Her first book, Northern Soul Revival by Claire Moss, was published a couple of years ago. It’s a modern romance and it’s brilliant. (I know I would say that - if you don’t believe me read it!) It is set in Sheffield, Tasmania and a fictional North Yorkshire town.
I was drawn into it from the first and soon forgot my daughter had written it. It has some very funny passages, good dialogue and strong characters. It is marketed as a ‘woman’s book’ but the male protagonist is particularly good, I think.
Claire has recently signed a two book deal with Carina UK. Her next book Who Do You Think You Are? will be out as an e-book, probably in November 2013. It is set in the present day, with flashbacks to the miners’ strike of 1984 and 1985.
Q. Is yours a literary household then? Where did you get the bug?
I don’t know about literary, that sounds a bit grand. We certainly have a lot of books - there are some in every room in the house. Thank goodness for e-books, otherwise we’d be overrun by now!
All the family are avid readers. I’m sure my 4 grandchildren will grow up to be book lovers.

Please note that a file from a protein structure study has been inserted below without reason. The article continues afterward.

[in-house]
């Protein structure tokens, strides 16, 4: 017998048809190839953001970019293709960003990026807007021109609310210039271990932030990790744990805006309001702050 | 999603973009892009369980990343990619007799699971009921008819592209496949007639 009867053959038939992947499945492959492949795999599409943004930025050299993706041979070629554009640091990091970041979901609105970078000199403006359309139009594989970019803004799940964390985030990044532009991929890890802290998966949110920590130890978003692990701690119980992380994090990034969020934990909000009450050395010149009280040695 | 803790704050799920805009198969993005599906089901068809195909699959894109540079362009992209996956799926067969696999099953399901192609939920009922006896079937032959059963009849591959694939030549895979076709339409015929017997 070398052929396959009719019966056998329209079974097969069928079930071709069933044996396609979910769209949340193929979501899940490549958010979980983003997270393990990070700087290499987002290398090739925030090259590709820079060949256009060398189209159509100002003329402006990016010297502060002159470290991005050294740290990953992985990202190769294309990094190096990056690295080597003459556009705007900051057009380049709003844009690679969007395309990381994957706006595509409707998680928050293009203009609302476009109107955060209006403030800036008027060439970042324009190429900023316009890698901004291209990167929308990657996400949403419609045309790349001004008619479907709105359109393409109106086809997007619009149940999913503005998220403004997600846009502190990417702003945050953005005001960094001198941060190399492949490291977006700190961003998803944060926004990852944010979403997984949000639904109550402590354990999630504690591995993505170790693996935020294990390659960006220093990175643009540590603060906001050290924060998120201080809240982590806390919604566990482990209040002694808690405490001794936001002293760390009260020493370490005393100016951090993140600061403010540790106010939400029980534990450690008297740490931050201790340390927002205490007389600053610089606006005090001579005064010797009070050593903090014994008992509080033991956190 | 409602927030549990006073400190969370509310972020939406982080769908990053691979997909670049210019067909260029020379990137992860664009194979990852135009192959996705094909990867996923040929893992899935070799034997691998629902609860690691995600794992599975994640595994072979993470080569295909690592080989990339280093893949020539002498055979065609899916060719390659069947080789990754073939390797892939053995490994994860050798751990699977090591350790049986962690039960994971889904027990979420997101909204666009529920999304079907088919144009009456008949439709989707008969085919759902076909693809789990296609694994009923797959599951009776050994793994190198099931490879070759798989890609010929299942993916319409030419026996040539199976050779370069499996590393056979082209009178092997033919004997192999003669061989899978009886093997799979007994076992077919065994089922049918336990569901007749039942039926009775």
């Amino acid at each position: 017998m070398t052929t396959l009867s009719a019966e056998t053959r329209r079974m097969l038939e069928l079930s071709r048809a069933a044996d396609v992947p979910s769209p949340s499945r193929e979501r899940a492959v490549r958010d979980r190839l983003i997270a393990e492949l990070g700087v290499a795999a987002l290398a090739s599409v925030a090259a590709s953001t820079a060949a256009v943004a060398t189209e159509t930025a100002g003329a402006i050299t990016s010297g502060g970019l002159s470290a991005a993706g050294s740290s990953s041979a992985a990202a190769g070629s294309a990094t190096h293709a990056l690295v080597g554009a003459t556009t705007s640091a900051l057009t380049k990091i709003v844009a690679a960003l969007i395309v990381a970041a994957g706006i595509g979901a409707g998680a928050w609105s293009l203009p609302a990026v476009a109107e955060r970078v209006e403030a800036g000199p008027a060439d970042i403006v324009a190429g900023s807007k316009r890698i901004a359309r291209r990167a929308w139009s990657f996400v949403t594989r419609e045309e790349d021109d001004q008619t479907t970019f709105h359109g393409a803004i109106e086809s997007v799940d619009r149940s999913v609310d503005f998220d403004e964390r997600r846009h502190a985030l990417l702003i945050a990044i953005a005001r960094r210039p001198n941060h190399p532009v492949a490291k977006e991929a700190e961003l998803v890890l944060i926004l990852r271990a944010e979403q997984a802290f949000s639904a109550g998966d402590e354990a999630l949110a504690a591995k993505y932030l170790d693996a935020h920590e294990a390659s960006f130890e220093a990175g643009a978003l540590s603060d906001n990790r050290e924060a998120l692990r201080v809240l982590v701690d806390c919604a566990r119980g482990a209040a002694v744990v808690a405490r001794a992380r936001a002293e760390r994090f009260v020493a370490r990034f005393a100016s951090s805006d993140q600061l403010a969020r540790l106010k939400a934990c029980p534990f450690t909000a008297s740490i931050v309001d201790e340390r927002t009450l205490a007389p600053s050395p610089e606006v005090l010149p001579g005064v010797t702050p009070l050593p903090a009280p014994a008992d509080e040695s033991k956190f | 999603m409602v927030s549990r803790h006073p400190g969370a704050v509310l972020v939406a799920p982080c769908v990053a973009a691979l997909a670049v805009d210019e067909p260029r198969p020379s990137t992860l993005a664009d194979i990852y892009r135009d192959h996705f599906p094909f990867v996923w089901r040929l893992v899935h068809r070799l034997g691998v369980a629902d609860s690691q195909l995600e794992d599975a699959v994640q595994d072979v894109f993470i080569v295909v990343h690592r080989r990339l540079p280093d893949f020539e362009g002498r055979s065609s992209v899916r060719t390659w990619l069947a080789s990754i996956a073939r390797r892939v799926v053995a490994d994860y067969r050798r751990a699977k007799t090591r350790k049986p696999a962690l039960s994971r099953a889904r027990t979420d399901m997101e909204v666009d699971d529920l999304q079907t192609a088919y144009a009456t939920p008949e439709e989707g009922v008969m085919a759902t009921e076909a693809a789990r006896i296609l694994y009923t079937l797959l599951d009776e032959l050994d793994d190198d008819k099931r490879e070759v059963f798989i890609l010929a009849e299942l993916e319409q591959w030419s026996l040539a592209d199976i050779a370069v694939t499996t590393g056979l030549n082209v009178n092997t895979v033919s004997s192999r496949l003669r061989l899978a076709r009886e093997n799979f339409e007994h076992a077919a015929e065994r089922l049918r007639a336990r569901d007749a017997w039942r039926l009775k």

My younger daughter, Ruth was runner up in the Sid Chaplin Short Story Competition when she was about 14 and when she has time she may get back to writing.
My wife, Ann, concentrates on arts and crafts, for which I have absolutely no talent.
How did I get the writing bug? I suppose I wanted to do something creative. I like words and people have said I’m good with words. Maybe that’s it, but really these things can’t be explained.
Q. How important was success in writing competitions to your progress as a writer?
I would say two things in particular have helped me progress: writing competitions and joining the Inkerman Writers, a Darlington writing group.
Competitions first. In 2005 I was shortlisted in a novel writing competition in Writers’ Forum. A few months later I got a rave review - no exaggeration- when I was shortlisted in Opening Lines on Radio 4. This was with The Final Test, a short story set during the 2005 Ashes series. (I’m a big cricket fan. I heard about Not So Noble Books’ interest in publishing Tackling Death the day Durham won the county championship. Does it get any better than that?)
Things went on from there. In all I have done well in competitions on about 20 occasions. This includes being shortlisted in the Kenneth Branagh Windsor Festival Drama Awards 2 years running.
I haven’t made much money from competitions, but this is the sort of thing that has helped keep me going.